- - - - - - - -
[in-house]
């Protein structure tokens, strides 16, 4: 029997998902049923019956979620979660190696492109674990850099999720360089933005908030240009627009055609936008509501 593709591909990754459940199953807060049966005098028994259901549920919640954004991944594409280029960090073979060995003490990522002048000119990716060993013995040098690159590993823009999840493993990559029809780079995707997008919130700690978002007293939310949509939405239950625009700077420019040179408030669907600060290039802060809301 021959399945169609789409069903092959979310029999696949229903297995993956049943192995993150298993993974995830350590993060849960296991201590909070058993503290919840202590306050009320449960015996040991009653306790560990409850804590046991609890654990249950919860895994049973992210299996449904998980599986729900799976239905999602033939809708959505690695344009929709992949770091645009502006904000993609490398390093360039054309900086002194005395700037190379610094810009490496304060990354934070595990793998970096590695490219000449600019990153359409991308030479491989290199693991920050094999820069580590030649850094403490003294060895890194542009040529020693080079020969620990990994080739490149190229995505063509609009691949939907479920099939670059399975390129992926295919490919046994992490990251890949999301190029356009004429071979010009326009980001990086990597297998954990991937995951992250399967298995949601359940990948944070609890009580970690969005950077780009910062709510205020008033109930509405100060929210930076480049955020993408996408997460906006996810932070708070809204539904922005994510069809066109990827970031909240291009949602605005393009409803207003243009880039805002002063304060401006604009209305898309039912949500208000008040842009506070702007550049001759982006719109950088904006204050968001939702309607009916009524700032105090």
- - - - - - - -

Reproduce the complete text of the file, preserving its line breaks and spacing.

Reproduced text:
[in-house]
């Protein structure tokens, strides 16, 4: 029997998902049923019956979620979660190696492109674990850099999720360089933005908030240009627009055609936008509501 593709591909990754459940199953807060049966005098028994259901549920919640954004991944594409280029960090073979060995003490990522002048000119990716060993013995040098690159590993823009999840493993990559029809780079995707997008919130700690978002007293939310949509939405239950625009700077420019040179408030669907600060290039802060809301 021959399945169609789409069903092959979310029999696949229903297995993956049943192995993150298993993974995830350590993060849960296991201590909070058993503290919840202590306050009320449960015996040991009653306790560990409850804590046991609890654990249950919860895994049973992210299996449904998980599986729900799976239905999602033939809708959505690695344009929709992949770091645009502006904000993609490398390093360039054309900086002194005395700037190379610094810009490496304060990354934070595990793998970096590695490219000449600019990153359409991308030479491989290199693991920050094999820069580590030649850094403490003294060895890194542009040529020693080079020969620990990994080739490149190229995505063509609009691949939907479920099939670059399975390129992926295919490919046994992490990251890949999301190029356009004429071979010009326009980001990086990597297998954990991937995951992250399967298995949601359940990948944070609890009580970690969005950077780009910062709510205020008033109930509405100060929210930076480049955020993408996408997460906006996810932070708070809204539904922005994510069809066109990827970031909240291009949602605005393009409803207003243009880039805002002063304060401006604009209305898309039912949500208000008040842009506070702007550049001759982006719109950088904006204050968001939702309607009916009524700032105090």